Police around the country are using a powerful but relatively inexpensive cellphone tracking tool to solve crimes. And in some cases, they have used it to track people without a search warrant.
All mobile devices are assigned what's called an advertising identification number, a unique code that allows apps with location services to target consumers with promotions.
For as little as $7,500 a year, Virginia-based Fog Data Science offers a service called Fog Reveal that uses that ad-ID to track a device's wanderings, when location services are enabled.
Documents reviewed by The Associated Press show that Fog heavily markets its product to law enforcement. The company promotes what it calls a "pattern of life" analysis, which can stretch back months.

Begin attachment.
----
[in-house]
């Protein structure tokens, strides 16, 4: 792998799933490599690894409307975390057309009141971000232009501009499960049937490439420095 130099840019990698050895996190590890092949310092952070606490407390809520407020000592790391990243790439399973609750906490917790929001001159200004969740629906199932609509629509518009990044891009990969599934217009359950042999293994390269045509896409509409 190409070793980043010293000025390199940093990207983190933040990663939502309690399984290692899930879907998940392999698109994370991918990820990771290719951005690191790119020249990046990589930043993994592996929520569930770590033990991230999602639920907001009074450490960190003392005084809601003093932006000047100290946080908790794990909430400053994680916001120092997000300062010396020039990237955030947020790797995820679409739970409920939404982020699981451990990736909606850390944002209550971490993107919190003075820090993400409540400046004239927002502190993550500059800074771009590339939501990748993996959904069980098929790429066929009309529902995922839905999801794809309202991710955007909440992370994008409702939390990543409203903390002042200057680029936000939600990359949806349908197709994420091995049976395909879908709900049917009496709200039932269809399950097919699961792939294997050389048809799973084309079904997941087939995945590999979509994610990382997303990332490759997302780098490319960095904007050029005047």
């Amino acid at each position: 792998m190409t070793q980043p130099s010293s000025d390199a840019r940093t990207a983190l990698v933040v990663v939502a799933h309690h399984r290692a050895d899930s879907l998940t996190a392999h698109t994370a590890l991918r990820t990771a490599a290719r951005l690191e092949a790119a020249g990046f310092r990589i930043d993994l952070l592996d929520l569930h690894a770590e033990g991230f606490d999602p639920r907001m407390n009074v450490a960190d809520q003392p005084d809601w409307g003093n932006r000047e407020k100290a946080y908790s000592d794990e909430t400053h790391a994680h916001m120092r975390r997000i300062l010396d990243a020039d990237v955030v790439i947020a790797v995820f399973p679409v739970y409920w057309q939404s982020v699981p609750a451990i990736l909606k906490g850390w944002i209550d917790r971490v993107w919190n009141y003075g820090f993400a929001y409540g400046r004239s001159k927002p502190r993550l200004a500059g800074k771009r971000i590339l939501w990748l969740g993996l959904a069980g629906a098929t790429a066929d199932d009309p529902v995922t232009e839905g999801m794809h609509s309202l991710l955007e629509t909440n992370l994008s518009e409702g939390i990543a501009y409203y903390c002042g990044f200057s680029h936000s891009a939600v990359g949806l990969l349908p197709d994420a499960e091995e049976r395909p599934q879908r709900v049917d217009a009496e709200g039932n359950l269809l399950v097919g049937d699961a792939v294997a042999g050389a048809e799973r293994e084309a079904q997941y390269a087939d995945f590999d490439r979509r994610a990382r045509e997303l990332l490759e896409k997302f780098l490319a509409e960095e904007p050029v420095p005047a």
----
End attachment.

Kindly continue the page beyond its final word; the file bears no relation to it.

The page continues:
Public records specialist Bennett Cyphers, an advisor with the Electronic Frontier Foundation, calls Fog Reveal "sort of a mass surveillance program on a budget." He and others believe police use of the platform without a warrant is a violation of people's Fourth Amendment rights.
In a written response to The Associated Press, Fog said it cannot disclose information about its customers. The company said it does not access or have anything to do with personally identifiable information and is leveraging commercially available data.
Arkansas prosecutor Kevin Metcalf says Fog simply uses data that people give away for free, and that it is most useful in cases where time is of the essence. Metcalf also leads the National Child Protection Task Force, a nonprofit that combats child exploitation and trafficking. Metcalf said Fog, which is listed as a task force sponsor, has been invaluable to cracking missing children cases and homicides.
Metcalf also shared his Fog account in the 2020 search for a missing nurse. Documents reviewed by AP show it has been used by agencies as diverse as the U.S. Marshals and a sheriff's department in a North Carolina county with just 91,000 residents.
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